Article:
Jury selection in the Iowa City murder trial of Justin Marshall has resumed Tuesday morning with questioning of prospective jurors in open court.
Johnson County District Court Judge Sean McPartland has said he expects a jury to be seated by the lunch hour and hopes attorneys will begin with opening statements this afternoon.
Attorneys have narrowed a starting pool of more than 50 prospective jurors down to more than 30. They eventually will choose 16 jurors, including four alternates, to hear the case against Marshall.
Among County Attorney Janet Lyness’ questions for prospective jurors this morning are those hinting at the type of testimony they might hear during the trial. She asked the members of the jury panel if they think prosecutors get to choose their witnesses or if they simply have to use people who might have relevant information.
If you “listen to someone and think, they’re maybe not that bright, can you still make an assessment on their credibility?” Lyness asked.
Marshall, 22, faces a first-degree murder charge in connection with the Oct. 8, 2009, shooting death of John Versypt in south Iowa City. Marshall this morning is sitting between his two attorneys, wearing a blue colored shirt and occasionally whispering to his representatives during jury selection.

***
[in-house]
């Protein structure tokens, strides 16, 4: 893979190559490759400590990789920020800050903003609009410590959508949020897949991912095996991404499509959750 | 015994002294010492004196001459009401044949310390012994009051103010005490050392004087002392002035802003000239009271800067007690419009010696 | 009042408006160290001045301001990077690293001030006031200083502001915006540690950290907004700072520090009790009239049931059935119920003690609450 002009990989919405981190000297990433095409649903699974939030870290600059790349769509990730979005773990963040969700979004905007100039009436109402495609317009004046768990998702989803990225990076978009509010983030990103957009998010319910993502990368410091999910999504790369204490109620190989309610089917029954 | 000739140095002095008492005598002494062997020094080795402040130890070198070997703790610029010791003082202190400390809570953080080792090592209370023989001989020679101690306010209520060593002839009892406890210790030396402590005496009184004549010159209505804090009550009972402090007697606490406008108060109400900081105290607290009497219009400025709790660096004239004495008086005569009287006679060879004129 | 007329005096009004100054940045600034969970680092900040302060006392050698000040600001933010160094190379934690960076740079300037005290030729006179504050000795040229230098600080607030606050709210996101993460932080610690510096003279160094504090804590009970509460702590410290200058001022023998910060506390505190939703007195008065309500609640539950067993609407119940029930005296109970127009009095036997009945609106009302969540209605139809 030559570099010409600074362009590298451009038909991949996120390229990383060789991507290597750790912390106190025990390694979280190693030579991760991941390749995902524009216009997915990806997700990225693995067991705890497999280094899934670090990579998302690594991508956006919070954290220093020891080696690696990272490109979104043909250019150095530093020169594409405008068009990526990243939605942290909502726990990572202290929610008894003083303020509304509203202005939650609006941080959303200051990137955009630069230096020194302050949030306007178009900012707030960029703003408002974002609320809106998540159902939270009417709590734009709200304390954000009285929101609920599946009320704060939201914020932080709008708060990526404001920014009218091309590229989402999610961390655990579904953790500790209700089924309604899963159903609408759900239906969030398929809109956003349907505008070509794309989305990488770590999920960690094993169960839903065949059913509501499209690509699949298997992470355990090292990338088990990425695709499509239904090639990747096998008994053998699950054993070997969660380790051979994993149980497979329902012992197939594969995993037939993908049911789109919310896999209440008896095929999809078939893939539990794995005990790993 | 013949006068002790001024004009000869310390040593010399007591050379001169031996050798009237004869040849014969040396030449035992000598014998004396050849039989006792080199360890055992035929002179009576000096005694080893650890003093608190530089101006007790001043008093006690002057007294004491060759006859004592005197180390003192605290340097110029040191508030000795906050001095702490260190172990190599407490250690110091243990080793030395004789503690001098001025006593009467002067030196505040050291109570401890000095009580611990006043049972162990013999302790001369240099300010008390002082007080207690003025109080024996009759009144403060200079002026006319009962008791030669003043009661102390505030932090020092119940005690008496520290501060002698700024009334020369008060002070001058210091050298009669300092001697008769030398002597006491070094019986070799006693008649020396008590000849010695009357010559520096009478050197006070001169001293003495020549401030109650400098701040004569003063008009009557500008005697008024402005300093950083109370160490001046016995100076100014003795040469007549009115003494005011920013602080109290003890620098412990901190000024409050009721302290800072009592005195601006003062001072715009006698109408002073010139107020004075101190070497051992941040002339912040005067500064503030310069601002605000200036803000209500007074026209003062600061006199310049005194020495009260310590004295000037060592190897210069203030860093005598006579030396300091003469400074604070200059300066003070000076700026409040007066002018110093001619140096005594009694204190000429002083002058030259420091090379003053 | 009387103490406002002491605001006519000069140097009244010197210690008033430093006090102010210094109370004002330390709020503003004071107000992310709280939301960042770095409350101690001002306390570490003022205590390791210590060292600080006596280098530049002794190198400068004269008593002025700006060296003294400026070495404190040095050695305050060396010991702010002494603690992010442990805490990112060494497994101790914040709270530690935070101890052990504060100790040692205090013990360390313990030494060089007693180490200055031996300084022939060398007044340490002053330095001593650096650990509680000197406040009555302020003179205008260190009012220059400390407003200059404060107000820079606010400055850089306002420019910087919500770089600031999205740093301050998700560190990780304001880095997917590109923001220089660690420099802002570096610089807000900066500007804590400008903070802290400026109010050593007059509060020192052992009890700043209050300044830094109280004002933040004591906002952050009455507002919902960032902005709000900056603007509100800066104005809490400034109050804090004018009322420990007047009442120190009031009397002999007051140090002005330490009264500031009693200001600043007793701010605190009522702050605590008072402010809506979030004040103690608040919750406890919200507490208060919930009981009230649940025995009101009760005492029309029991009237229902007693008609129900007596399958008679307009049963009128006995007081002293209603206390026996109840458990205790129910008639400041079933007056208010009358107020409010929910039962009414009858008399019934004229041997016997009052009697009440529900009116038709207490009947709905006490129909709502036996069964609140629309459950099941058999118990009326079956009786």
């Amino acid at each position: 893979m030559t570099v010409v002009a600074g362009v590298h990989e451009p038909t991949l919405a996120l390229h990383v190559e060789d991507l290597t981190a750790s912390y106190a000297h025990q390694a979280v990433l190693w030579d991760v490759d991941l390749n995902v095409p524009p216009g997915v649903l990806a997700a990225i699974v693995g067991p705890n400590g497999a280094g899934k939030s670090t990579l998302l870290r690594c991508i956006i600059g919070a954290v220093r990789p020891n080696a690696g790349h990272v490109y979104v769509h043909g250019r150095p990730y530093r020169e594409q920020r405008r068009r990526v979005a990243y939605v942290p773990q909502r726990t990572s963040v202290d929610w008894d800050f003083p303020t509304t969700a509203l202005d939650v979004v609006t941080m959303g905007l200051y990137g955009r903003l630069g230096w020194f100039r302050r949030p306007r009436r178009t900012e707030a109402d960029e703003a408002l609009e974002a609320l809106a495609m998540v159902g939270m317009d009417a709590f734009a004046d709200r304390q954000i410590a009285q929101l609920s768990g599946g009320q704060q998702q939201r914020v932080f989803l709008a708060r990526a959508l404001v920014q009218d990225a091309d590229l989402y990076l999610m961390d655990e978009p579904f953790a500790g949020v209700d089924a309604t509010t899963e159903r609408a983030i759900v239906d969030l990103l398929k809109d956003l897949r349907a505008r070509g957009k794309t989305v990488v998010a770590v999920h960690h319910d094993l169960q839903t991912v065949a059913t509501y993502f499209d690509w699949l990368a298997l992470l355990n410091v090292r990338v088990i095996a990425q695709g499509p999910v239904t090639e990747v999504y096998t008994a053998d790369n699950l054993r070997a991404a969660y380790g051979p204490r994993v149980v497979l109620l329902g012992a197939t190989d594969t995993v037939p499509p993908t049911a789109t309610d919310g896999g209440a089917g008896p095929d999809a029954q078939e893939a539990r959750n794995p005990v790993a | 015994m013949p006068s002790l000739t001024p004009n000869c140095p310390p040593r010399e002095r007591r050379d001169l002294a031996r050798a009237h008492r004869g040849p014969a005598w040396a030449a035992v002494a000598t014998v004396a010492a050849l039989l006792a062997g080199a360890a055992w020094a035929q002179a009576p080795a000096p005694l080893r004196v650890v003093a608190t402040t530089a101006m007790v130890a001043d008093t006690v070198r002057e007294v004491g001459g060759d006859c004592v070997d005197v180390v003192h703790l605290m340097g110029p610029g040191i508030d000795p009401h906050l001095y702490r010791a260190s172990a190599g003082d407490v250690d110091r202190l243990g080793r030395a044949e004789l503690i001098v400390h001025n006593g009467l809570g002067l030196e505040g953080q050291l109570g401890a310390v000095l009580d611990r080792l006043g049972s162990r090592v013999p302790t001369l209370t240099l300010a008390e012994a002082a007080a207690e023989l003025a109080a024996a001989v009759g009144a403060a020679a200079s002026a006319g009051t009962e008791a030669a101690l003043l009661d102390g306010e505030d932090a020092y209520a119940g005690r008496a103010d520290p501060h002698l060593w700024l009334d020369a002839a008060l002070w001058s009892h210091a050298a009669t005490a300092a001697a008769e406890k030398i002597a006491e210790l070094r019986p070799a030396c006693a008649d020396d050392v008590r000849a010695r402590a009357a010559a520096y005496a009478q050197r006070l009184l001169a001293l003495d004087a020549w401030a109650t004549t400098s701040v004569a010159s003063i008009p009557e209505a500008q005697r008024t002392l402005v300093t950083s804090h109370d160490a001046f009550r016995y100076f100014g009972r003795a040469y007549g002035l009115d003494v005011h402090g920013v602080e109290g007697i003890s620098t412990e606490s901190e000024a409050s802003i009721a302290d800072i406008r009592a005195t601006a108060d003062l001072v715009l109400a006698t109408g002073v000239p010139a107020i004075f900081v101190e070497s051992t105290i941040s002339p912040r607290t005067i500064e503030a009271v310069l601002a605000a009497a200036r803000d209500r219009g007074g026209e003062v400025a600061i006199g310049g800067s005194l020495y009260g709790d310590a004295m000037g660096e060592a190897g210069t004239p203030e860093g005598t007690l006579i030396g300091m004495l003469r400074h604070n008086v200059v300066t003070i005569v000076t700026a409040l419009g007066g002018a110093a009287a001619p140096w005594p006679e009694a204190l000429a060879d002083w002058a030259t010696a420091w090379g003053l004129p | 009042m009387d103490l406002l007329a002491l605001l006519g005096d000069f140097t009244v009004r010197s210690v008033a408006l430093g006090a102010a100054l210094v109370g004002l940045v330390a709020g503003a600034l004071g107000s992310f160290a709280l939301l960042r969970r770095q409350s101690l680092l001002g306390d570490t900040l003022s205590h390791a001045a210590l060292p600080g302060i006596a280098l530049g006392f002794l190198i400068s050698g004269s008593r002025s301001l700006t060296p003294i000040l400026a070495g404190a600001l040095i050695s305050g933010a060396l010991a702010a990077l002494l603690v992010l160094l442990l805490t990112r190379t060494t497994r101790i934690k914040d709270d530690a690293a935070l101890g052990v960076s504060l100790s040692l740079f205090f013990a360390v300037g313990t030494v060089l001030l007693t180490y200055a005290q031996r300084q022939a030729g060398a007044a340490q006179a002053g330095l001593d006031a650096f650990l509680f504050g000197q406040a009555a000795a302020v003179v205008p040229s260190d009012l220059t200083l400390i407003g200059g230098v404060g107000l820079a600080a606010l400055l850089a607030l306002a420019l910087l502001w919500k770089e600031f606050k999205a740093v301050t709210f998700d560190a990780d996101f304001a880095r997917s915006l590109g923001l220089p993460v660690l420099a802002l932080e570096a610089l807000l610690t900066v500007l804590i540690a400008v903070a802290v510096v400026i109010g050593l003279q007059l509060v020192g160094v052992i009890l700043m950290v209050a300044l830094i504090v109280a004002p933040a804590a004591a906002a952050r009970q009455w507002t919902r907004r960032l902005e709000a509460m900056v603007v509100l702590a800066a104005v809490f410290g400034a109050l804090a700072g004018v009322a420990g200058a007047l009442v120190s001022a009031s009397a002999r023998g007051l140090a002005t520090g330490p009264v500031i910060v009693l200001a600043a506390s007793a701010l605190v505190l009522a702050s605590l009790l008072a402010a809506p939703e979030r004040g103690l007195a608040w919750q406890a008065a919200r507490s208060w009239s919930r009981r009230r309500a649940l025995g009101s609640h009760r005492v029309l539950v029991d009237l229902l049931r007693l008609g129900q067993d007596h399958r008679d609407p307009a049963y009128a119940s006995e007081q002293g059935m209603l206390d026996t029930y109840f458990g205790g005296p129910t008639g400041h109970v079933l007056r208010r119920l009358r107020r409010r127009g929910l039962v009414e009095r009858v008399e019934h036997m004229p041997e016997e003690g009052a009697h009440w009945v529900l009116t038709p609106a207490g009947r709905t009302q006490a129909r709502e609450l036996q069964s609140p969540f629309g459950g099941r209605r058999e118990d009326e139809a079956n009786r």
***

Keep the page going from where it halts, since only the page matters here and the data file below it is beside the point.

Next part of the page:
Versypt, according to police, was a landlord for units in the Broadway Condominiums and was checking on his properties when he was shot in the head during an attempted robbery.
Charles Thompson, 20, was the first person to be arrested in the case in February 2010, followed by Marshall in July 2011 and Courtney White, 25, in October 2011.
According to trial information, Thompson told police that he knew Marshall and another man killed Versypt, and he admitted to helping Marshall dispose of the clothes he was wearing. Thompson initially was charged with first-degree murder but pleaded guilty to a lesser charge of accessory after the fact following a mistrial in his case.
As part of his plea deal, Thompson agreed to testify against Marshall. Thompson will remain in custody until he has fulfilled his part of the deal. Thompson’s sentencing is set for Feb. 15.
White, who also faces a first-degree murder trial, is set to be tried May 1.
If convicted, Marshall and White face mandatory life sentences in prison.
Thompson’s lesser charge comes with a two-year prison term. By the time he’s sentenced, he’ll have been behind bars for three years, meaning he probably will be released.